Scientists discover evidence of new ancient human species

  • Scientists discover evidence of new ancient human species

Scientists discover evidence of new ancient human species

"It's an exciting moment because these studies open a window showing us that there is much more than we thought to learn about our ancestors".

Sankararaman and Durvasula estimate that the ghost species split between 1 million and 360,000 years ago from the lineage that produced modern humans and Neanderthals, and that members of that species interbred with Homo sapiens sometime in the past 124,000 years. And there's plenty of evidence from other parts of the world that early humans had sex with other hominins, like Neanderthals.

Evidence of the 'ghost population' appeared when scientists studied genomes from west African populations and discovered that about a fifth of their DNA seemed to have originated from the missing group.

According to their research, the "ghost population" of ancestors may have mated with ancestors of people living in what is today West Africa, and that would explain the genetic diversity within modern West African populations.

Sriram Sankararaman, a computational biologist at UCLA and one of the study's authors, said: 'It's nearly certainly the case that the story is incredibly complex and complicated and we have kind of these initial hints about the complexity'. Therefore, modern Europeans have a handful of Neanderthal genes, while indigenous Australians, Polynesians, and Melanesians carry genomes from Denisovans, another species of ancient humans. And when they stumbled upon one another, mating was not out of the question.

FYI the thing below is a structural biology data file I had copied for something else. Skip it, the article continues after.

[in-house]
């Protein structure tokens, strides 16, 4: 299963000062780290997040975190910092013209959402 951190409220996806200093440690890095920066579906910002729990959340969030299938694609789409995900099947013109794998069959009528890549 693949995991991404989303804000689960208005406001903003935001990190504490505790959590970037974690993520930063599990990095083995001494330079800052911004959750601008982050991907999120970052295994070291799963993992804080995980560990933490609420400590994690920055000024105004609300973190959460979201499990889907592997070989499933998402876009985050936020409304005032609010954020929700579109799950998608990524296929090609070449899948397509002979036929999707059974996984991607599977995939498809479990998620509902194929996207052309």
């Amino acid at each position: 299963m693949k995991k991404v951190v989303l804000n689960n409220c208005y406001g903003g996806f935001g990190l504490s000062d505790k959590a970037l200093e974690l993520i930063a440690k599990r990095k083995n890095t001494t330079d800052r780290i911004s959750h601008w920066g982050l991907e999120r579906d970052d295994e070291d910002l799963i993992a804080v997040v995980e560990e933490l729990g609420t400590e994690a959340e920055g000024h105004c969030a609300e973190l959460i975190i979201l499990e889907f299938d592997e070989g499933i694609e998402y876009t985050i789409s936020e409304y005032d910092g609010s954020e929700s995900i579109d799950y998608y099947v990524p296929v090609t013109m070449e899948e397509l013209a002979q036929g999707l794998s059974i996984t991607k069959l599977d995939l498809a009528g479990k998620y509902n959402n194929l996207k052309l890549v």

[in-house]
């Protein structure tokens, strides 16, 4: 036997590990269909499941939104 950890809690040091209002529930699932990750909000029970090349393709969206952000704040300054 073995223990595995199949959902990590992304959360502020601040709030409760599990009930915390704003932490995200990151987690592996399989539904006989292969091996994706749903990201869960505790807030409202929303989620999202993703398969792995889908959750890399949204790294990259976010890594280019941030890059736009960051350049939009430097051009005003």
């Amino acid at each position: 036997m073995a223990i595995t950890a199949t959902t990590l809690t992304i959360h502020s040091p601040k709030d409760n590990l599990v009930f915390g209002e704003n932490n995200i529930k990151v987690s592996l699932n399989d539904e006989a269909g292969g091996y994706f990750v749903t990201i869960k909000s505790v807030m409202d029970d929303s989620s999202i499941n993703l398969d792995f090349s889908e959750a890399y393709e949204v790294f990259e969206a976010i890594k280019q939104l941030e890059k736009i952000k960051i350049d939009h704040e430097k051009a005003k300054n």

By employing statistical techniques, the researchers looked for markers of interbreeding that may have occurred in the distant past - turns out it did. But while there is an ample fossil record of the Neanderthals and a few fossils of Denisovans, the newly identified "ghost population" is more enigmatic.

They discovered signals of what they have termed "ghost DNA", which they believe comes from a group of humans that were previously unknown. More information is required by the researchers to believe that the ghost population descends from the ancestors of Neanderthals.

Last month, researchers from Princeton's Lewis-Sigler Institute for Integrative Genomics said they also detected Neanderthal ancestry in Africans for the first time.

We don't know how these human relatives looked like or how they lived, but their genes paint a compelling story of complex interactions with our ancestors.

The researchers are now keen to delve into the ancient genes and work out what they do. One possibility is that west Africans retained the DNA because it helped them to survive and breed.

"Actually knowing who those ancestors were, how they interacted, and where they existed is going to take fieldwork to find their fossil and archaeological remains", he told the Guardian. "That tells us that these archaic populations might have had some DNA that did some useful stuff that's proved to be useful to the modern population", she says. It is tempting to speculate. "We haven't discovered enough fossils in most of Africa to say we know what was there".